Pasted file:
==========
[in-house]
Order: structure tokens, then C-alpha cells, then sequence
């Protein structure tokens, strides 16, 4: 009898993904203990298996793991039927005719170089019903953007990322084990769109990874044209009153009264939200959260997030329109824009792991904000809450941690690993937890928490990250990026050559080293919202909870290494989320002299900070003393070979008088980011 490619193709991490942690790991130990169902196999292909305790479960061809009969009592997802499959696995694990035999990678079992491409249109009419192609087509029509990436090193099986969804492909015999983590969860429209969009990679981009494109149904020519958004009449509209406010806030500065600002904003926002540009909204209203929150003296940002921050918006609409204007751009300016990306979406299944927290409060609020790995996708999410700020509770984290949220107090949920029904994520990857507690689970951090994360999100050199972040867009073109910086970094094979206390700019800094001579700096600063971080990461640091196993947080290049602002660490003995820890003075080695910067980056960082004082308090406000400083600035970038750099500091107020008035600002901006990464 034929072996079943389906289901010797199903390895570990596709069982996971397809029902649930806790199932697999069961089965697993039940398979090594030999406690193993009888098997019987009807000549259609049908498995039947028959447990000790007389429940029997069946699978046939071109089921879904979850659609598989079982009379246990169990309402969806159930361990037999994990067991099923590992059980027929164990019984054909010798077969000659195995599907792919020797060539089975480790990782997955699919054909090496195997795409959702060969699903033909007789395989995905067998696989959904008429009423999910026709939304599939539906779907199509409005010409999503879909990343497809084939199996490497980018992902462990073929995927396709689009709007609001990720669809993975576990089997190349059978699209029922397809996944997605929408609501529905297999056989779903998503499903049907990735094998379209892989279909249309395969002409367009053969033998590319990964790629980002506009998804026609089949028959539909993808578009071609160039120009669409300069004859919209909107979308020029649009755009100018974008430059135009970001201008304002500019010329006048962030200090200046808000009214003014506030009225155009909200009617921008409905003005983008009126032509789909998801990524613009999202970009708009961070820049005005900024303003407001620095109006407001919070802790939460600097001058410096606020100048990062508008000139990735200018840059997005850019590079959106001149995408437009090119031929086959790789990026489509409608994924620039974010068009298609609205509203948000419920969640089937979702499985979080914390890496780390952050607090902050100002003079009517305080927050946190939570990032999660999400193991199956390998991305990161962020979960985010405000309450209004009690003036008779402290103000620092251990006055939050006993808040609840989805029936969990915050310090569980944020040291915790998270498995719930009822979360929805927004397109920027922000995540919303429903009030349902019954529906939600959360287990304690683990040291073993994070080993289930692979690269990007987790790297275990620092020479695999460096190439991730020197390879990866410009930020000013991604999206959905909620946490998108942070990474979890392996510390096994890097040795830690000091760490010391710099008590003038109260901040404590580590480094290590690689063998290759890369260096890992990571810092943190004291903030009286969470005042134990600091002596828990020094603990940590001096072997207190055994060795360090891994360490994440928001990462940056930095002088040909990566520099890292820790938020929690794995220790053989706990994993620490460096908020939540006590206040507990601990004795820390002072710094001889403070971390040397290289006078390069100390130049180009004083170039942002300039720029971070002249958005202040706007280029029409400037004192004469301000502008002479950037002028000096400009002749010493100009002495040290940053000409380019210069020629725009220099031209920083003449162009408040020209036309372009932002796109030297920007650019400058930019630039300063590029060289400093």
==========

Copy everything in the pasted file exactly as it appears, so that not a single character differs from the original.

[in-house]
Order: structure tokens, then C-alpha cells, then sequence
């Protein structure tokens, strides 16, 4: 009898993904203990298996793991039927005719170089019903953007990322084990769109990874044209009153009264939200959260997030329109824009792991904000809450941690690993937890928490990250990026050559080293919202909870290494989320002299900070003393070979008088980011 490619193709991490942690790991130990169902196999292909305790479960061809009969009592997802499959696995694990035999990678079992491409249109009419192609087509029509990436090193099986969804492909015999983590969860429209969009990679981009494109149904020519958004009449509209406010806030500065600002904003926002540009909204209203929150003296940002921050918006609409204007751009300016990306979406299944927290409060609020790995996708999410700020509770984290949220107090949920029904994520990857507690689970951090994360999100050199972040867009073109910086970094094979206390700019800094001579700096600063971080990461640091196993947080290049602002660490003995820890003075080695910067980056960082004082308090406000400083600035970038750099500091107020008035600002901006990464 034929072996079943389906289901010797199903390895570990596709069982996971397809029902649930806790199932697999069961089965697993039940398979090594030999406690193993009888098997019987009807000549259609049908498995039947028959447990000790007389429940029997069946699978046939071109089921879904979850659609598989079982009379246990169990309402969806159930361990037999994990067991099923590992059980027929164990019984054909010798077969000659195995599907792919020797060539089975480790990782997955699919054909090496195997795409959702060969699903033909007789395989995905067998696989959904008429009423999910026709939304599939539906779907199509409005010409999503879909990343497809084939199996490497980018992902462990073929995927396709689009709007609001990720669809993975576990089997190349059978699209029922397809996944997605929408609501529905297999056989779903998503499903049907990735094998379209892989279909249309395969002409367009053969033998590319990964790629980002506009998804026609089949028959539909993808578009071609160039120009669409300069004859919209909107979308020029649009755009100018974008430059135009970001201008304002500019010329006048962030200090200046808000009214003014506030009225155009909200009617921008409905003005983008009126032509789909998801990524613009999202970009708009961070820049005005900024303003407001620095109006407001919070802790939460600097001058410096606020100048990062508008000139990735200018840059997005850019590079959106001149995408437009090119031929086959790789990026489509409608994924620039974010068009298609609205509203948000419920969640089937979702499985979080914390890496780390952050607090902050100002003079009517305080927050946190939570990032999660999400193991199956390998991305990161962020979960985010405000309450209004009690003036008779402290103000620092251990006055939050006993808040609840989805029936969990915050310090569980944020040291915790998270498995719930009822979360929805927004397109920027922000995540919303429903009030349902019954529906939600959360287990304690683990040291073993994070080993289930692979690269990007987790790297275990620092020479695999460096190439991730020197390879990866410009930020000013991604999206959905909620946490998108942070990474979890392996510390096994890097040795830690000091760490010391710099008590003038109260901040404590580590480094290590690689063998290759890369260096890992990571810092943190004291903030009286969470005042134990600091002596828990020094603990940590001096072997207190055994060795360090891994360490994440928001990462940056930095002088040909990566520099890292820790938020929690794995220790053989706990994993620490460096908020939540006590206040507990601990004795820390002072710094001889403070971390040397290289006078390069100390130049180009004083170039942002300039720029971070002249958005202040706007280029029409400037004192004469301000502008002479950037002028000096400009002749010493100009002495040290940053000409380019210069020629725009220099031209920083003449162009408040020209036309372009932002796109030297920007650019400058930019630039300063590029060289400093």